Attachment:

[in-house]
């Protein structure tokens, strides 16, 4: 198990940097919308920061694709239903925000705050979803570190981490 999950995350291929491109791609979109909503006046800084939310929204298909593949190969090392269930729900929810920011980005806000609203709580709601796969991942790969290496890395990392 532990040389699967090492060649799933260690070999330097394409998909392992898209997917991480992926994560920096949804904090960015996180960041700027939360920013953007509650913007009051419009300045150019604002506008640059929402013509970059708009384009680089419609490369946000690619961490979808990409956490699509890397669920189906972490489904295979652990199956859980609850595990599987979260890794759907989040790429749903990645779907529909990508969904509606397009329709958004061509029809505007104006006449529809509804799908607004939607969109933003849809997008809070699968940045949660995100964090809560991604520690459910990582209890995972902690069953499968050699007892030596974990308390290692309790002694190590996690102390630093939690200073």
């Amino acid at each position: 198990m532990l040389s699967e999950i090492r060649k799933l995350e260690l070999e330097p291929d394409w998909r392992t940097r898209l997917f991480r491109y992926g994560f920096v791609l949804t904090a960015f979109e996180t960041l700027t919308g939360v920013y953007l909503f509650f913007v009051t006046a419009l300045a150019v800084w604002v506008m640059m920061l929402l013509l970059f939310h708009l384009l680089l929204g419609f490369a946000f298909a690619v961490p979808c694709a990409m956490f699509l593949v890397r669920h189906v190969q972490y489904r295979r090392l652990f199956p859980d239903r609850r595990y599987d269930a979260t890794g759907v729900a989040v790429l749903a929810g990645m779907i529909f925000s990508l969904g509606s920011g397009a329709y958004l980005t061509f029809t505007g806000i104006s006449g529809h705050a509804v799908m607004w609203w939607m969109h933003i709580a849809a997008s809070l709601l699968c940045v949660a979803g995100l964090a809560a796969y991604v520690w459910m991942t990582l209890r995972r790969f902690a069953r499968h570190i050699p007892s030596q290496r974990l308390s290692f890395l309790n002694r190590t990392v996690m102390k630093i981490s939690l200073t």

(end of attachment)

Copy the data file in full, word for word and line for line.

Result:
[in-house]
């Protein structure tokens, strides 16, 4: 198990940097919308920061694709239903925000705050979803570190981490 999950995350291929491109791609979109909503006046800084939310929204298909593949190969090392269930729900929810920011980005806000609203709580709601796969991942790969290496890395990392 532990040389699967090492060649799933260690070999330097394409998909392992898209997917991480992926994560920096949804904090960015996180960041700027939360920013953007509650913007009051419009300045150019604002506008640059929402013509970059708009384009680089419609490369946000690619961490979808990409956490699509890397669920189906972490489904295979652990199956859980609850595990599987979260890794759907989040790429749903990645779907529909990508969904509606397009329709958004061509029809505007104006006449529809509804799908607004939607969109933003849809997008809070699968940045949660995100964090809560991604520690459910990582209890995972902690069953499968050699007892030596974990308390290692309790002694190590996690102390630093939690200073």
């Amino acid at each position: 198990m532990l040389s699967e999950i090492r060649k799933l995350e260690l070999e330097p291929d394409w998909r392992t940097r898209l997917f991480r491109y992926g994560f920096v791609l949804t904090a960015f979109e996180t960041l700027t919308g939360v920013y953007l909503f509650f913007v009051t006046a419009l300045a150019v800084w604002v506008m640059m920061l929402l013509l970059f939310h708009l384009l680089l929204g419609f490369a946000f298909a690619v961490p979808c694709a990409m956490f699509l593949v890397r669920h189906v190969q972490y489904r295979r090392l652990f199956p859980d239903r609850r595990y599987d269930a979260t890794g759907v729900a989040v790429l749903a929810g990645m779907i529909f925000s990508l969904g509606s920011g397009a329709y958004l980005t061509f029809t505007g806000i104006s006449g529809h705050a509804v799908m607004w609203w939607m969109h933003i709580a849809a997008s809070l709601l699968c940045v949660a979803g995100l964090a809560a796969y991604v520690w459910m991942t990582l209890r995972r790969f902690a069953r499968h570190i050699p007892s030596q290496r974990l308390s290692f890395l309790n002694r190590t990392v996690m102390k630093i981490s939690l200073t």